Meanwhile Brazen, along with his deputy (Alison Skillbeck), has been holding an enquiry with Range, Norna and Turlough. Brazen and Range head back into the tunnels, followed by Turlough. In their absence, the research room is attacked by an orderly named Cockerill (Maurice O’Connell) and a group of retrograde colonists who feel that the present order is breaking down and want their independence.
When Turlough catches up with Brazen and Range, Range goes back to check on Norna’s safety. Turlough rescues Tegan, who has been held in a gravity field by a Tractator, and they then move on to rescue the Doctor. The Doctor tampers with the mining machine and causes the Gravis to suffer an electric shock. The creature falls unconscious and all the other Tractators then mill around in confusion. Plantaganet is rescued from the machine but, in a struggle, Brazen falls into the driver’s seat and becomes hooked up instead. The machine goes wild and crashes into a wall.
The Doctor realises that the Tractators are building a gravity motor with which to pilot the planet out of orbit. Plantaganet reveals that there are in fact two mining machines, and Turlough remembers an important fact about the creatures: if the Gravis is removed from the others, they all cease to be intelligent and return to a docile state.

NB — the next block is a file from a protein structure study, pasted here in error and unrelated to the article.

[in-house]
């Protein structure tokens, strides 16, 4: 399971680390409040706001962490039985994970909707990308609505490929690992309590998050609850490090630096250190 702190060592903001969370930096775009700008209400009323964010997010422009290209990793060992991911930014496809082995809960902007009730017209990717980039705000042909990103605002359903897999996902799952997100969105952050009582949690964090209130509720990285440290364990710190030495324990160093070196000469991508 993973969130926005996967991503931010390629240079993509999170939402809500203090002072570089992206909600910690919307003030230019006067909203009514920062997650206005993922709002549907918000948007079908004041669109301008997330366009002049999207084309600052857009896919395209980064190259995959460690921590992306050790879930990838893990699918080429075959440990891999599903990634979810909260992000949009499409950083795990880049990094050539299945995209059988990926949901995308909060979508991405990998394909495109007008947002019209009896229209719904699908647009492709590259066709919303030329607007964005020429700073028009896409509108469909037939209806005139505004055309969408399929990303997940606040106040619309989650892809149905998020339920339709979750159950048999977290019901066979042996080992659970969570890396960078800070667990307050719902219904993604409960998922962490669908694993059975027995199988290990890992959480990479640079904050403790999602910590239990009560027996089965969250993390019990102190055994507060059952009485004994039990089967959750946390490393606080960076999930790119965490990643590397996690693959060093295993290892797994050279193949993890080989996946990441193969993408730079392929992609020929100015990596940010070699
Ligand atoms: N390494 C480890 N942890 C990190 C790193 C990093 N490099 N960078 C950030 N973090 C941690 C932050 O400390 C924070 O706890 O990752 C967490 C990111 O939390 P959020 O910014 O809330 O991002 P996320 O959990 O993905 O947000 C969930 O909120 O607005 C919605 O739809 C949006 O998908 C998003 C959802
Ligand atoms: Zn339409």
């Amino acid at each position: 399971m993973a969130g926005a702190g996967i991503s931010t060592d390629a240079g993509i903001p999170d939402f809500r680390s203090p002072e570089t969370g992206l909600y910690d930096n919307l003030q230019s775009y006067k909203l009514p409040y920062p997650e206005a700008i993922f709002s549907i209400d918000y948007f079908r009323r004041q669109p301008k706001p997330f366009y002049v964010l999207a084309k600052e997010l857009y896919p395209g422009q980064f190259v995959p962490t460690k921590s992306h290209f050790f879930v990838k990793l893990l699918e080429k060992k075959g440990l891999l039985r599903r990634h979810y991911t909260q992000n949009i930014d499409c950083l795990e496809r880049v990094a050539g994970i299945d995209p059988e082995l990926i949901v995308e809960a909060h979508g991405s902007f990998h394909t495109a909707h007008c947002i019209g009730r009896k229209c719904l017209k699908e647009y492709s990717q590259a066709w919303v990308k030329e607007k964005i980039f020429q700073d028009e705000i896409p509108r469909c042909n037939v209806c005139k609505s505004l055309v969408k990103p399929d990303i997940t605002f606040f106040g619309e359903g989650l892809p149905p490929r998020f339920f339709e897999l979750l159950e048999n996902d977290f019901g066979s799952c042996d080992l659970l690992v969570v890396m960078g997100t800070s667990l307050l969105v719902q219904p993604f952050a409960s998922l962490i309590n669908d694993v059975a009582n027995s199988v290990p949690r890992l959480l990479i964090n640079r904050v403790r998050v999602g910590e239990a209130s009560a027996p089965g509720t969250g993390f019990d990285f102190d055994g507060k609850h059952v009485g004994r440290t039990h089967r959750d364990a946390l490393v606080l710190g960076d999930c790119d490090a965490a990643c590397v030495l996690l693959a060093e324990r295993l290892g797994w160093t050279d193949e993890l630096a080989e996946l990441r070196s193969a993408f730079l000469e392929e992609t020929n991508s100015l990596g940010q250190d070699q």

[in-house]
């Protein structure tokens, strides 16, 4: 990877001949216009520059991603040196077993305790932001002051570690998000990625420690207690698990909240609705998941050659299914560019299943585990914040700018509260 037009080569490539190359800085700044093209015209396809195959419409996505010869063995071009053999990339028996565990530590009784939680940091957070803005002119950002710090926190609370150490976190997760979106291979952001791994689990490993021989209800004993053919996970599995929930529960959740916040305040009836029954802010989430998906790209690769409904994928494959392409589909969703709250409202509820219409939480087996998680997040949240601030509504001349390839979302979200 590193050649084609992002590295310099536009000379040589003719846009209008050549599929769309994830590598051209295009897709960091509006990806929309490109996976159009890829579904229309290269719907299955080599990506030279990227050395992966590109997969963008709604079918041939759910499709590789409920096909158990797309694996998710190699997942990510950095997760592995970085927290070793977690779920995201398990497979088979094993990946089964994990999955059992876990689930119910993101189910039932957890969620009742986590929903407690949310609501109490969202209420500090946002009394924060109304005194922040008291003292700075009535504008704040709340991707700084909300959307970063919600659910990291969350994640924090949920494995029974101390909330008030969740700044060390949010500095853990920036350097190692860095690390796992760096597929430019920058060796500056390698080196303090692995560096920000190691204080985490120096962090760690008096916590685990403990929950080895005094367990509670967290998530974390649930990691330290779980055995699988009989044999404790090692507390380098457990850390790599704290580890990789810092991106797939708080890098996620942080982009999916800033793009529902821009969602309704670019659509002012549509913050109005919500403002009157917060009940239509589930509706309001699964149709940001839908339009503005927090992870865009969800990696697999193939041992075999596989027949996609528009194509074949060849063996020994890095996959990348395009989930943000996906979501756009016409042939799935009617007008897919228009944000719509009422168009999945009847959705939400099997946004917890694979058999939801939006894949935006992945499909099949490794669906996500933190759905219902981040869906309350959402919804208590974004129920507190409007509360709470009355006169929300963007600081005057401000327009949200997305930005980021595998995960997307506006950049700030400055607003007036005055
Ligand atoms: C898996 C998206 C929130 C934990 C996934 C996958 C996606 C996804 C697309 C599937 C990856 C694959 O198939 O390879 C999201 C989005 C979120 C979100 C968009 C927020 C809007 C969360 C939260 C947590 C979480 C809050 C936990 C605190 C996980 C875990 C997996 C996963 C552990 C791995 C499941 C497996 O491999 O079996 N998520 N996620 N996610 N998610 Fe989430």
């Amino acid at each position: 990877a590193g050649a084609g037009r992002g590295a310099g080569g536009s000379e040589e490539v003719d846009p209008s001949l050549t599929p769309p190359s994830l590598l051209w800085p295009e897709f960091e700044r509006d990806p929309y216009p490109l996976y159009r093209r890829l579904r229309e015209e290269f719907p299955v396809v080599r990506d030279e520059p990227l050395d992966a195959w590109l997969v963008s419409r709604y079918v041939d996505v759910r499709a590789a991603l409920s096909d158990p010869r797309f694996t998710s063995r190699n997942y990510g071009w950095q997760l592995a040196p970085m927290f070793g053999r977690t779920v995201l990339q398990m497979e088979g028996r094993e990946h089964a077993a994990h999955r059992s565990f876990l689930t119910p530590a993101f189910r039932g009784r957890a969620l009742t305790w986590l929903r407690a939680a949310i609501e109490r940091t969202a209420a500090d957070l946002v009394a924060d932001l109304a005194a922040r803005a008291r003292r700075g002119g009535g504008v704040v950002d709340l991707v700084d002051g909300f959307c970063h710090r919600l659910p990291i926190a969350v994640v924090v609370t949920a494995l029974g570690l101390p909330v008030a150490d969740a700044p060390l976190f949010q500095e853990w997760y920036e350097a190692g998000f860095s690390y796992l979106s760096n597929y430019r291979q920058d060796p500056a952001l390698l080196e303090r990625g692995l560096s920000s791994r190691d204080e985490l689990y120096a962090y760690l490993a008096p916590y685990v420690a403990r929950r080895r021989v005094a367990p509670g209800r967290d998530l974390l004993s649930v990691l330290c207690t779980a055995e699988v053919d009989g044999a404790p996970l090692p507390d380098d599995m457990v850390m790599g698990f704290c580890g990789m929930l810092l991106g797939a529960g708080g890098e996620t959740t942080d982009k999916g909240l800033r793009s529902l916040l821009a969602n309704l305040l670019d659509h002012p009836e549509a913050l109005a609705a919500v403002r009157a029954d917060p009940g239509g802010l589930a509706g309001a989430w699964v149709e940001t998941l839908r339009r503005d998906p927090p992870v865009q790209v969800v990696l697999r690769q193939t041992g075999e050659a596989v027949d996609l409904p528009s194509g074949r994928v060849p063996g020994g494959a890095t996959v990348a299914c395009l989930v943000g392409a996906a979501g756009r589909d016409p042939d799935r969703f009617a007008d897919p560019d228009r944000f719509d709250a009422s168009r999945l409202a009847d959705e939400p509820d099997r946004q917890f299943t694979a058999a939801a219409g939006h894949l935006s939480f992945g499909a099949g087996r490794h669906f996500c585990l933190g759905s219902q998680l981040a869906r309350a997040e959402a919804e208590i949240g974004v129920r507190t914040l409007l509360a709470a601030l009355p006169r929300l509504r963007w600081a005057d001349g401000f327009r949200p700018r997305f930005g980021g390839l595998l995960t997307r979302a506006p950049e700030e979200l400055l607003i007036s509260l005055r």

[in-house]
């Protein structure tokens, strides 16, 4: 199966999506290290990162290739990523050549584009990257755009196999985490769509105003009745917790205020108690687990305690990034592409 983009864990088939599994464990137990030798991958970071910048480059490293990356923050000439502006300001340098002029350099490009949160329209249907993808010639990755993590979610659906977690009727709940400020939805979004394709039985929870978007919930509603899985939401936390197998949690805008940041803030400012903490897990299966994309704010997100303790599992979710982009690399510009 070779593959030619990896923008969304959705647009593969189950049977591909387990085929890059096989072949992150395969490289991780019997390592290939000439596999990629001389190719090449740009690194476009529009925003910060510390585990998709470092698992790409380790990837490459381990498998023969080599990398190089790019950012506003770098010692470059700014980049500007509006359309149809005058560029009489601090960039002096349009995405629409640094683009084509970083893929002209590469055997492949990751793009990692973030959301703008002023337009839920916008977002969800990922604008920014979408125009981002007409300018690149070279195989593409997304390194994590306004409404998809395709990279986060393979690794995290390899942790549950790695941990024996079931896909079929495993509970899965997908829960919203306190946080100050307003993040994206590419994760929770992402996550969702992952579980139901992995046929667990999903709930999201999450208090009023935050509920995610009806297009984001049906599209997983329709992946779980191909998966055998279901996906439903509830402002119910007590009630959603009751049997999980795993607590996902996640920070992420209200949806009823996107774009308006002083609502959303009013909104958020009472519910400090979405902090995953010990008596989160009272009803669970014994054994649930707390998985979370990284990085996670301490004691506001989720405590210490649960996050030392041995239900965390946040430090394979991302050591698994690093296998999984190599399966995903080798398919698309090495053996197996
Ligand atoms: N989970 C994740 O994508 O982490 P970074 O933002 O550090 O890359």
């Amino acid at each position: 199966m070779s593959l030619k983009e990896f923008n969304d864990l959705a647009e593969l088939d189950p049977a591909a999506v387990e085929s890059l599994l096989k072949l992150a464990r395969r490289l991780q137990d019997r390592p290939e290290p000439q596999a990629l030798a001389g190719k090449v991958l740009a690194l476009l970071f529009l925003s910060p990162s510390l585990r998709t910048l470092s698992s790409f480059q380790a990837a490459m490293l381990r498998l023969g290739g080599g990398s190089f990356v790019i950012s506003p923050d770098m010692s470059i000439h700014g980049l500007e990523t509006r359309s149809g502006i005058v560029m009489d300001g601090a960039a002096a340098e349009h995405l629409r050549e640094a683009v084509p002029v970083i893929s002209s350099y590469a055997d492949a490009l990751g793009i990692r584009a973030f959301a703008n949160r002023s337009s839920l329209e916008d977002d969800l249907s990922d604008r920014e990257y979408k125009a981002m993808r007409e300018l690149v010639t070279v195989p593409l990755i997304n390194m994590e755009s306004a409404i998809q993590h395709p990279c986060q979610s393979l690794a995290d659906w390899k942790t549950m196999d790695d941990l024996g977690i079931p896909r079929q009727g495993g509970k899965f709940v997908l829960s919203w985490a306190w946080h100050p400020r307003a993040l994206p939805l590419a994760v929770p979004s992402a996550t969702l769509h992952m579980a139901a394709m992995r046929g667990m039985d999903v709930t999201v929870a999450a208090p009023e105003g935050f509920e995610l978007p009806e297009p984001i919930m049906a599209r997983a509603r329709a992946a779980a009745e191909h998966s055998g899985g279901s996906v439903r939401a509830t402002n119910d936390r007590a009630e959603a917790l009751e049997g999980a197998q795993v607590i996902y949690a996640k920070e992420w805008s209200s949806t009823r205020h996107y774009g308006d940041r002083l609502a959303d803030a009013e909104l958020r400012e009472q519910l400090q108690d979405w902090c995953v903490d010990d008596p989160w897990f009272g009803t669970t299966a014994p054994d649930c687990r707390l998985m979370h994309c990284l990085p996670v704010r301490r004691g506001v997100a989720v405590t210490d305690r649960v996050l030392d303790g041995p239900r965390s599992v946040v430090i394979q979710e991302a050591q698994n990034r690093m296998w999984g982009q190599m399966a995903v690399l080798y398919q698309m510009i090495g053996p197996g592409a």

Wandering in the tunnels, Tegan comes across bits of the TARDIS’s inner walls. She is chased by some Tractators led by the Gravis, who has now regained consciousness, and comes upon one of the TARDIS’s inner doors. Going through it, she finds herself in the TARDIS console room, which has bits of rock wall mixed in with its normal walls. The Doctor, Turlough and Plantaganet are already there. The Doctor ushers the Gravis in and then goads it into reassembling the TARDIS using its power over gravity. When the outer plasmic shell forms, the Gravis is effectively cut off from its fellow Tractators, which revert to a harmless state.